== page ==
By Lumos Labs Science Associate, Paul Li, MS Neuroscience.
Movies like Being John Malkovich are based on the idea that one might be able to experience what another human’s mind is visualizing. Most would think that such movies are pure fantasy and science fiction, but researchers at U.C. Berkeley are one step closer to making this a reality.
Using a computational model calibrated to each individual subject, Professor Jack Gallant and his research team were able to use brain activity (measured with fMRI) to identify which of a large set of images was seen by a subject. Importantly, none of the images in the set had been previously seen by the subject, demonstrating the ability to generalize to novel situations. Though performance isn’t yet perfect, it’s impressive. Accuracy ranges from 80% when viewing 1,000 images, to 90% accuracy when viewing 120 images.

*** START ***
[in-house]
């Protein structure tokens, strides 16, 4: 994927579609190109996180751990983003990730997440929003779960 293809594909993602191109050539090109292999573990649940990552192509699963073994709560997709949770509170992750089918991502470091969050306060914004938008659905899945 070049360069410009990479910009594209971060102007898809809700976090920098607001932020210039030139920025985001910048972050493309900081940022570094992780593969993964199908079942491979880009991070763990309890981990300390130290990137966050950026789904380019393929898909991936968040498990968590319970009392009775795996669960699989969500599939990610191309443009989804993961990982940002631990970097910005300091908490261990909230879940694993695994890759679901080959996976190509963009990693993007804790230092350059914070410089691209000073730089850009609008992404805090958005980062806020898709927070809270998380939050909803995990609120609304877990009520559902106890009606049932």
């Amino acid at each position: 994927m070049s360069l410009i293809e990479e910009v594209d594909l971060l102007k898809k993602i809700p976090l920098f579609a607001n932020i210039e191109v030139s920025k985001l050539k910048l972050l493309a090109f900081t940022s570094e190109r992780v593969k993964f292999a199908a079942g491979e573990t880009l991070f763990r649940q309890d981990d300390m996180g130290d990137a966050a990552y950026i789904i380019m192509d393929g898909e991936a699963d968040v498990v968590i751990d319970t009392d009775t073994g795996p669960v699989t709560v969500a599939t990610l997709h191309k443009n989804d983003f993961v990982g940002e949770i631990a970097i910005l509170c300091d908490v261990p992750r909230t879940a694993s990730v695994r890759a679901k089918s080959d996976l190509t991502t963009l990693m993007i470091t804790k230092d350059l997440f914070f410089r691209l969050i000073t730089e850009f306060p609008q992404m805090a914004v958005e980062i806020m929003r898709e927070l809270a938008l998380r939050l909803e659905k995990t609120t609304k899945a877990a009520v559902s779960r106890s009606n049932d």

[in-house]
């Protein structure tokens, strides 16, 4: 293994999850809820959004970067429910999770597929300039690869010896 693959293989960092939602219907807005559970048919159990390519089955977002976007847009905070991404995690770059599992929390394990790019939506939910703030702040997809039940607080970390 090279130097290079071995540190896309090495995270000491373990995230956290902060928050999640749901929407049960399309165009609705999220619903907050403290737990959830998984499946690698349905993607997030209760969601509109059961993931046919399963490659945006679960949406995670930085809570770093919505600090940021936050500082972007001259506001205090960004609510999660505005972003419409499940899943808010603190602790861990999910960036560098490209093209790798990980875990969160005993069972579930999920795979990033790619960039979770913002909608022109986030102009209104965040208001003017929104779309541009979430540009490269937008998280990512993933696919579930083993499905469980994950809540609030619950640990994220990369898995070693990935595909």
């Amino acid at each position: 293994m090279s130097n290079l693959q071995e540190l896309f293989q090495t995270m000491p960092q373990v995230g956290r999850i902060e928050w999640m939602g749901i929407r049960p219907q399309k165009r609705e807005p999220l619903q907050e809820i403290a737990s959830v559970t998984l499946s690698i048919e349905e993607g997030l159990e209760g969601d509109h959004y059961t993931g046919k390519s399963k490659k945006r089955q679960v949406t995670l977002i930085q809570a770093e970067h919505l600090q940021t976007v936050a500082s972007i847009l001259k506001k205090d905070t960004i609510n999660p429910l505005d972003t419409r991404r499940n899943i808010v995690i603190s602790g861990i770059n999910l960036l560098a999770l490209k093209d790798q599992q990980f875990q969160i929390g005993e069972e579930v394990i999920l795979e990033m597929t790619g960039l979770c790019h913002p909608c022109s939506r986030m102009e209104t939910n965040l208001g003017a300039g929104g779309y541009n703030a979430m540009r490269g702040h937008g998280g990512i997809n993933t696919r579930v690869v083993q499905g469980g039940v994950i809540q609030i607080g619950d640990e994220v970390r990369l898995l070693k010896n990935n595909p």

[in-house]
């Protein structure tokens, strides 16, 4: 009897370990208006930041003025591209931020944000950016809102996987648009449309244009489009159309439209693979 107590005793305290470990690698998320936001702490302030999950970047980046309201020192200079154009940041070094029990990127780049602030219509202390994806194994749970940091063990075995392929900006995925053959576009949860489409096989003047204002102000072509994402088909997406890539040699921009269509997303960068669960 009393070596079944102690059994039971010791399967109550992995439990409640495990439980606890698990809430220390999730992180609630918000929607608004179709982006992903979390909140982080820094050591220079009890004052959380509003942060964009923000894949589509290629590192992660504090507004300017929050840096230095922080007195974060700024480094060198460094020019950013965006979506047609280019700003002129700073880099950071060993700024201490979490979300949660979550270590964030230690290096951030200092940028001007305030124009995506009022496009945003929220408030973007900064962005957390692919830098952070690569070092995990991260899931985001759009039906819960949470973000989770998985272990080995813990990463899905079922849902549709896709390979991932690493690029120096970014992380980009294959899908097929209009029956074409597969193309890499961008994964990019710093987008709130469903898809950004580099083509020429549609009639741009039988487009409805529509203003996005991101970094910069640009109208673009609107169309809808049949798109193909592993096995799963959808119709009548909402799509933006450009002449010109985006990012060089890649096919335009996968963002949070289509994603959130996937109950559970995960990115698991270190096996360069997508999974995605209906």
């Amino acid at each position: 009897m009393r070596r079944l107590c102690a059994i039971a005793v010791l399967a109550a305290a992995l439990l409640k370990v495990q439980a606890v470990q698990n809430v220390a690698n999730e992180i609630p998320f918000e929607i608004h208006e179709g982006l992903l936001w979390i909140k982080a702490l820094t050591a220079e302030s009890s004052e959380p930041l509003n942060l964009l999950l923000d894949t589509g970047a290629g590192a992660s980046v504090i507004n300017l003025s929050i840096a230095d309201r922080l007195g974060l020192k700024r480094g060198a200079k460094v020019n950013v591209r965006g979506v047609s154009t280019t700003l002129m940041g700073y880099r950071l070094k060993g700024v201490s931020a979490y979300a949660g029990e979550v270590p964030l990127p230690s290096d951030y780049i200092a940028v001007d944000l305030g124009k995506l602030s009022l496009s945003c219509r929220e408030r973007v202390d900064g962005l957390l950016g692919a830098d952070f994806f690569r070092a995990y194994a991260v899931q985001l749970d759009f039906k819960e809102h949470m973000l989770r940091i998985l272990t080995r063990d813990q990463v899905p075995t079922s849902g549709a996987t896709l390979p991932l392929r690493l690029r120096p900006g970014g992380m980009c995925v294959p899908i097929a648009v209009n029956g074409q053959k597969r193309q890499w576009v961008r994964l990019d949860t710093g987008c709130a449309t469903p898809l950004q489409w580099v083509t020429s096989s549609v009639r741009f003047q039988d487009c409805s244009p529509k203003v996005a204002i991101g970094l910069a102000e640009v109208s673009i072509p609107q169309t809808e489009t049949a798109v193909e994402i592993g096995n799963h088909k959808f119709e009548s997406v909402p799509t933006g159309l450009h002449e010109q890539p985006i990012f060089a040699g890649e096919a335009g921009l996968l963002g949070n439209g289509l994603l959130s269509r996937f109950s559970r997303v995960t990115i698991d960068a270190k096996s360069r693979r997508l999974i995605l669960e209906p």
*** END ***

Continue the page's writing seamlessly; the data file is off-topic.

Dr. Gallant said, “there may theoretically be sufficient information available to decode memory, imagery and dreams some day, but it will likely be many decades before this is really possible.”